Subcategory: Materials Science
Joseph Martinez - California State University, San Bernardino
Co-Author(s): Tim Usher
The discovery of ferroelectric materials made way for the creation of important technology because of its ability to remember electric fields. This useful property allows for the creation of non-volatile computer memory. Piezoelectricity which is closely related to ferroelecticity is the ability of a material to convert mechanical energy directly into electrical energy. This property is applicable in many places such as energy harvesting and sensing pressures. A big problem with materials that are currently used today is that many of them are environmentally unfriendly, such as Lead Zirconate Titanate (PZT) or Barium Titanate (BTO). Computational chemists have been searching for a viable organic alternative to these materials, which turned up a promising compound codenamed “Mel”. Mel was grown by organic chemists in single crystal form, and with the use of an Atomic Force Microscope (AFM), we were able to measure the electrical response of a sample cut to 0.5mm thick while applying 40 volts. The electrical responses we are looking for is a hysteresis loop, and a butterfly curve, which are common indicators that the sample is a ferroelectric and piezoelectric material respectively. A hysteresis loop shows the samples dipoles will remain aligned after the electric field is removed, meaning that it remembered the electric field, and a butterfly curve shows us that there is a change in strain as the electric field is applied, meaning that there was a successful conversion between electrical and mechanical energy. Testing the sample with the AFM has given us both of these curves, supporting our hypothesis of this material being ferroelectric saturating at around 10 Volts, and having a displacement around 0.01nm.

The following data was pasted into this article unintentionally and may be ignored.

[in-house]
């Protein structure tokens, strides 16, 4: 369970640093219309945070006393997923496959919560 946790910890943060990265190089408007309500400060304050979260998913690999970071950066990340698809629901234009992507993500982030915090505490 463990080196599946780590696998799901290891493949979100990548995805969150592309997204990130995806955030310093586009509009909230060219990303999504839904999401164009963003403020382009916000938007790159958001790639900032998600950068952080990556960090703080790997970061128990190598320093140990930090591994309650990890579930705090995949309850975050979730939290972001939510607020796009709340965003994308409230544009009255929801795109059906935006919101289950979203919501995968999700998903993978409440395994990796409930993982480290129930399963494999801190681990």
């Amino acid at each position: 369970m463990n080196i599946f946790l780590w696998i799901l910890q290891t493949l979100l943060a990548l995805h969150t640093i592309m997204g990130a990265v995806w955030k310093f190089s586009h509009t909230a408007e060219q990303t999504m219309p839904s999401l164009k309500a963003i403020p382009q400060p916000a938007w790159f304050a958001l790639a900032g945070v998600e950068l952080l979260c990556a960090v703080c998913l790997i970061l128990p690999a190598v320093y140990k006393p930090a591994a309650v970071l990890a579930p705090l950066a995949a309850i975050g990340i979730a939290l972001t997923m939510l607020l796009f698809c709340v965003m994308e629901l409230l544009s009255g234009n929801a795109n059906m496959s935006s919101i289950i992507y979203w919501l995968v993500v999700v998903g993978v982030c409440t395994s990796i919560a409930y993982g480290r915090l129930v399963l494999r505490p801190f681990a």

Funder Acknowledgement(s): LSAMP NSF Grant #HRD1302873; National Science Foundation Award # 1345163; NASA Award # NNX11AQ99G; AFRL Contract # W911NF-12-1-0080
Faculty Advisor: Tim Usher,